Wherein the New York Times' City Room reporters attempt to fry an egg on the sidewalk and document it for our amusement. Talk about street food!
The Heirloom Recipe Index exists to make your Grandma (or great uncle, or second cousin on your mother's side) a superstar and preserve their kitchen legacy.
While Amber DeGrace grew up eating Pennsylvania delicacies like hog maw and scrapple, her husband of French-Canadian descent, Mike DeGrace, grew up eating Grandma Mary's crepes.
"He tells me stories of how she would make him and his friends batch after batch of fresh crepes on weekend or summer mornings. They would slather butter and table sugar on them before rolling them up and eating [them]."
While Amber never had the opportunity to meet Grandma Mary, she did inherit Mary's crepe pan and antique recipe book - with the handwritten crepe recipe taped on the inside of the front cover.
5@5 is a daily, food-related list from chefs, writers, political pundits, musicians, actors, and all manner of opinionated people from around the globe.
Anita Lo is the executive chef and owner of the recently reopened Annisa restaurant in New York City.
Among her accolades, Food & Wine magazine named classically-trained Lo as one of the “Best New Chefs in America" in 2001. She also competed on the first season of "Top Chef Masters," where she finished fourth.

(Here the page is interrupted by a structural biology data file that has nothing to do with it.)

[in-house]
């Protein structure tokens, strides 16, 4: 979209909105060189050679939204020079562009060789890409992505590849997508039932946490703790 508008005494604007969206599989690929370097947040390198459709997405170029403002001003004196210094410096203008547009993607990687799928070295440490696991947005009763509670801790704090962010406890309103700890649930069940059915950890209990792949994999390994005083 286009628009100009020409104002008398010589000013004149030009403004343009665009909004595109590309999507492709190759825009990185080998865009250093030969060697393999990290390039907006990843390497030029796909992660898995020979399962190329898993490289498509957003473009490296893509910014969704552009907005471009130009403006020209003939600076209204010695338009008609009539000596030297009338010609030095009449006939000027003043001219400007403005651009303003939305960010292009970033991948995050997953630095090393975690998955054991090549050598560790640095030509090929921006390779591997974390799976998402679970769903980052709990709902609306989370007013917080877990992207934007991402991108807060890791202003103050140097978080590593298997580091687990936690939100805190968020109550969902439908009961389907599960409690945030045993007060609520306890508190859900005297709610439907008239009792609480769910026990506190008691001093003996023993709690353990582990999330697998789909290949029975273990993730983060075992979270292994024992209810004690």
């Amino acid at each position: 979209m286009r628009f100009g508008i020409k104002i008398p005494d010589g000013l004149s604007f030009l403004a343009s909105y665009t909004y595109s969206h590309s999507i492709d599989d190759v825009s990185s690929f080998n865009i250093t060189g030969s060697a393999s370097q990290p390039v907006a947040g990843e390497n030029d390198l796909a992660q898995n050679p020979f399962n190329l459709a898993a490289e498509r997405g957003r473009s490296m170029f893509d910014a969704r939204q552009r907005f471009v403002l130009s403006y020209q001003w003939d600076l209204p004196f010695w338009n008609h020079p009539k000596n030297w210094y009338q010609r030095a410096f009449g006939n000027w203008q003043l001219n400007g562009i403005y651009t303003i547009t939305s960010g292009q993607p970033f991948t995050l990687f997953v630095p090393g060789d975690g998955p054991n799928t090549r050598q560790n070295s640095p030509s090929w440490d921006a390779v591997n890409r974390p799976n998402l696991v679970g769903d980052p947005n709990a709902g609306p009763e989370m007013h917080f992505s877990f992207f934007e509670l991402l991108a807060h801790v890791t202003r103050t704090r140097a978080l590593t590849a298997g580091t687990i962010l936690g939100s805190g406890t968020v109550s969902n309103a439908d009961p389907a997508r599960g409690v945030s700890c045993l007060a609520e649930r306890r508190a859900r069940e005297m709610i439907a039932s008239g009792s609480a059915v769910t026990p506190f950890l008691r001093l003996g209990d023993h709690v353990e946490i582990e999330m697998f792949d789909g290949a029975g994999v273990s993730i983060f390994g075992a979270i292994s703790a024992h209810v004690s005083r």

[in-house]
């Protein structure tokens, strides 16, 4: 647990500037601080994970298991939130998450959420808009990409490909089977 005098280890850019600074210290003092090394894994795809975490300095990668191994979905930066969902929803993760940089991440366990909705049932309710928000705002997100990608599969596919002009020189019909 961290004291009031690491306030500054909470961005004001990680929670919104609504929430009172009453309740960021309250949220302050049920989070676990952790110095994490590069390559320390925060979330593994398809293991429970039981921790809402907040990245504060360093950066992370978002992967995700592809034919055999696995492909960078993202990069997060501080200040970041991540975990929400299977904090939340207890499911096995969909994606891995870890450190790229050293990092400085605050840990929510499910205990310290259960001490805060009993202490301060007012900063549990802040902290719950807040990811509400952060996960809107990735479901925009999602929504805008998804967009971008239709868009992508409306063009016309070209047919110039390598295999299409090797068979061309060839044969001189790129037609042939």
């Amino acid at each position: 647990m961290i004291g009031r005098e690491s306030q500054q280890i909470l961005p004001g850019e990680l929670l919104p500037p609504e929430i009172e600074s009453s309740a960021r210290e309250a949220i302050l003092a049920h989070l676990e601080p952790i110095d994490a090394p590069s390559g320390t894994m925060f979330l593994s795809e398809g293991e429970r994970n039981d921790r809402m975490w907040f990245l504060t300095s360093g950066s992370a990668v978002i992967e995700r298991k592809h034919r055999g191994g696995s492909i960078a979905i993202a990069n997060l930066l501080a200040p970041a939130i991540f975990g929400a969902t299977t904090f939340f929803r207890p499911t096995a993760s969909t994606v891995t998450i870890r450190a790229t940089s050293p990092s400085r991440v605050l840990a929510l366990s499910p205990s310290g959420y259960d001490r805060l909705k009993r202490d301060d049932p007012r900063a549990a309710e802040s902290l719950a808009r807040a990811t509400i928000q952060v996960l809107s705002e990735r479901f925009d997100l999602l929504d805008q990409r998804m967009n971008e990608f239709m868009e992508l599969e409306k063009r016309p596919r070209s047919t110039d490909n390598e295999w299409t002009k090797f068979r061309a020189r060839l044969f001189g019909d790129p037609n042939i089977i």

Unfortunately, during the show's filming in 2009 and after nearly ten years in business, Annisa was completely destroyed by a fire.
Following a complete renovation of the original location, Lo reopened Annisa in April 2010 to a two star review from New York Times critic Sam Sifton.
Of Lo, he writes: "She simply stays in the kitchen and works, cooking as the Puget Sound novelist David Guterson writes: precisely, with earth in closest proximity to sea."
5 Underappreciated Ingredients at the Greenmarket: Anita Lo
This is the first installment of Indefensible Food - a series in which our intrepid team will sample products we all see on the grocery and liquor shelves, yet never quite have the moxie to try.
Don't ever buy a bottle of anything called "wine product." It tastes like sugar juice haunted by grapes. And don't cook with it.
It's illegal to sell wine in grocery stores in New York City. It has something to do with local wine and liquor stores and laws that have helped them stay competitive. I didn't know this. I just grabbed a bottle of something called "Chateau Diana California Merlot" at the grocery.
You see, I was on a mission to make dinner for my girlfriend. I decided to bust it fancy and make her a "Coq au Vin." Which in English, means chicken and wine. In my experience, chicken and anything is a great culinary bet. Chicken and waffles. Chicken and dumplings. Chicken and ice cream (that last one was something I invented with my friends Ben, Jerry and the Colonel.)
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